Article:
enty-fifth Ohio Volunteer Mounted Infantry on both the right and left flank, thus weakening my first line. By this disposition the enemy were held in check until 9 a. m., when the chief of my field piece reported that he was nearly out of ammunition, and would be able to hold his position only a few minutes longer. During this time Company B, Fourth Massachusetts Cavalry, had charged the enemy several times in rear of the town, thus keeping him in check in that quarter; but nearly half my horses having been disabled by the enemy's fire, both infantry and artillery, and my men being pushed from their cover, I concluded that my only safety was in retreat, cutting my way out the Waldo road, and if possible join Colonel Noble's command, which I supposed to be between Starke and Magnolia. I gave Lieutenant-Colonel Morgan and Captain Morton to understand what I intended to do, and had them assist as much as possible in forming the command, many of which were on foot. When my force was called in from the line it was closely followed by the enemy, so that no time was given to form the command in proper order before the column started. Here an unexpected accident occurred. Captain Morton, doubtless by mistake, led by one of the guides, took the road I followed him and overtook him, and by making a detour around the town was again on the Waldo road, but the horses of the piece (the caisson having been abandoned in town, the horses being disabled) were entirely exhausted and the piece was captured by the enemy some 1 or 2 miles from town on the Waldo road. While being detained in my endeavors to get the gun away, the enemy again surrounded me, and appeared in strong force in front. I here turned off the road with some 38 men and 3 officers that were with me, took and easterly direction, not following any road, until I struck the Bellamy road about 15 miles from Gainesville, skirmishing with the enemy the greater portion of the way. As I expected to find Colonel Noble with his command between Starke and Magnolia, I followed this road until night, when the guide informed me he could not strike Colonel Noble's trail without getting lost. I rested three or four hours and then continued on the same road, and arrived at Magnolia next morning.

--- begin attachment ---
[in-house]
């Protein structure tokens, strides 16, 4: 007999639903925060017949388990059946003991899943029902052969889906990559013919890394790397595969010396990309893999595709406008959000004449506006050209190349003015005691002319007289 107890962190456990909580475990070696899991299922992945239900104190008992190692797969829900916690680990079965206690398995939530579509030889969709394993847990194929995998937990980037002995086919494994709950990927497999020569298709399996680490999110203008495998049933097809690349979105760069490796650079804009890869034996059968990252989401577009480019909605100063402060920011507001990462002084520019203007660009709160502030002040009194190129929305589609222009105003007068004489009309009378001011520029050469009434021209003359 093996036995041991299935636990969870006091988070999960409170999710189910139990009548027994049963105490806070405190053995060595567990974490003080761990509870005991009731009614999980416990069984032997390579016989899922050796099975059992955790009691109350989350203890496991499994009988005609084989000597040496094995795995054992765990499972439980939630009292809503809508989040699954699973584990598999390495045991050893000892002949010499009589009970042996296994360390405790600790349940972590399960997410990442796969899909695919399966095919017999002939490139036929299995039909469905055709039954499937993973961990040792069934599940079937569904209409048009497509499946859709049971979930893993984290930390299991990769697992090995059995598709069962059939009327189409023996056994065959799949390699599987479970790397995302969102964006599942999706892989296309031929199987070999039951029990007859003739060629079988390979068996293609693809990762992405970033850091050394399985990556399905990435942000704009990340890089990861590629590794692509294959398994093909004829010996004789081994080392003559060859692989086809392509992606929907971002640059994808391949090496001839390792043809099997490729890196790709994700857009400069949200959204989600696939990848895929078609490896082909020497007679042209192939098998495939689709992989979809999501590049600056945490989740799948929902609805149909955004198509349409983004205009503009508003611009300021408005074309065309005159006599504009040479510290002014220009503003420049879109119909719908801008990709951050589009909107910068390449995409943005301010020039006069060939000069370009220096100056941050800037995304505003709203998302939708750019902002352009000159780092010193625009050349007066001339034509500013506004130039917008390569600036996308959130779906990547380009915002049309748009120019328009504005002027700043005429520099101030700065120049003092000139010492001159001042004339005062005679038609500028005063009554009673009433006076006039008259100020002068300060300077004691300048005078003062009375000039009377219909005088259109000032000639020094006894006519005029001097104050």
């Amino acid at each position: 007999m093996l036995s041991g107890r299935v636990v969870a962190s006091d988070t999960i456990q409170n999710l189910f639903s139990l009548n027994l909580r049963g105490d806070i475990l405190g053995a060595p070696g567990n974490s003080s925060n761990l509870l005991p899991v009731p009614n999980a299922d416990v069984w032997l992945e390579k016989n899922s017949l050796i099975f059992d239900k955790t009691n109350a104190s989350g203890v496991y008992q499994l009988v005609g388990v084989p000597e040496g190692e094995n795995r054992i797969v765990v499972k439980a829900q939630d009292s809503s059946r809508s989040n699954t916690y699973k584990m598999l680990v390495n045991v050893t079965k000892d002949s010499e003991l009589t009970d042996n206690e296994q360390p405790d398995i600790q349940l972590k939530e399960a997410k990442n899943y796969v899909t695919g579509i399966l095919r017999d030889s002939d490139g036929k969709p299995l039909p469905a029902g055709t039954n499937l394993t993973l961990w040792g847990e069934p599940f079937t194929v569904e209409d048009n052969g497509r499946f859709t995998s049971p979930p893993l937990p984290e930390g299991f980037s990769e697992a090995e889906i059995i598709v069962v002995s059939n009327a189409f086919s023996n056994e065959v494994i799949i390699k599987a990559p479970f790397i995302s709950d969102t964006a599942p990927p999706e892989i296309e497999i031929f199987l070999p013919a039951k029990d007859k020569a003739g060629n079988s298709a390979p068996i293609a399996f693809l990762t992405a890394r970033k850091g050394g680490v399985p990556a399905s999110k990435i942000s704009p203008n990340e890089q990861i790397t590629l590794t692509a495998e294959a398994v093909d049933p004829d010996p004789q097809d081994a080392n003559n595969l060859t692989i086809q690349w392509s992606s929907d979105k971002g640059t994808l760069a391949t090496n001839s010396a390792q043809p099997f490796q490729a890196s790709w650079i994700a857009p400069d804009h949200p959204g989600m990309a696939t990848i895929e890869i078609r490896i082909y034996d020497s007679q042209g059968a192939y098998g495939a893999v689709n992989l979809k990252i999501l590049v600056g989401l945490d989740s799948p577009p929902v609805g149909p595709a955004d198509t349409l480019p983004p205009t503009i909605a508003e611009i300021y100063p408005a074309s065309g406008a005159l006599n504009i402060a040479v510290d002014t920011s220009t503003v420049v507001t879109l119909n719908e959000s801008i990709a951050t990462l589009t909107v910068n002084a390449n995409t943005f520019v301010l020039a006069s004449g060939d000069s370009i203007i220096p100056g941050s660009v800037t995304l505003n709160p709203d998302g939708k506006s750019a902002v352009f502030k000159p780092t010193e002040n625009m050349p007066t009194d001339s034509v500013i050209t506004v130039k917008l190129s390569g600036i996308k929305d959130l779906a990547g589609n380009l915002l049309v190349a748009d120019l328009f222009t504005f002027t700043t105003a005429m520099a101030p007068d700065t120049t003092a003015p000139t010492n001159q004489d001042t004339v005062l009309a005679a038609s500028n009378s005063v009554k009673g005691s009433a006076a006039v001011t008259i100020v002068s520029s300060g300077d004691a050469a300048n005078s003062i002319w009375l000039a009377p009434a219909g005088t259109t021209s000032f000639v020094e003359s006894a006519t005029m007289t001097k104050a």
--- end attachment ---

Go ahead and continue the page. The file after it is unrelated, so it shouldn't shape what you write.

The advance, under Lieutenant-Colonel Morgan, were forced to leave the Waldo road by the enemy and to take the Lake City road, which they followed until nearly west of Waldo, when they turned east, crossing the railroad near Fort Harley, and taking the woods reached Magnolia about 11 a. m. next day. Lieutenant-Colonel Morgan's horse being disabled, he was compelled to abandon him and take to the swamps, and is probably a prisoner.
I had, during the night of the 16th, gathered about 200 blacks, consisting of men, women, and children, together with some wagons and about 40 horses and mules, nearly all of which were retaken by the enemy.
I found no citizens capable of bearing arms at home, and was told by the contrabands that they had gone to Waldo or Gainesville the day before, taking their arms and horses.
Many of my horses were unserviceable when I left Baldwin, owing to constant use during the summer and the short rations of forage, but I took them, hoping to be able to fill their places with better ones.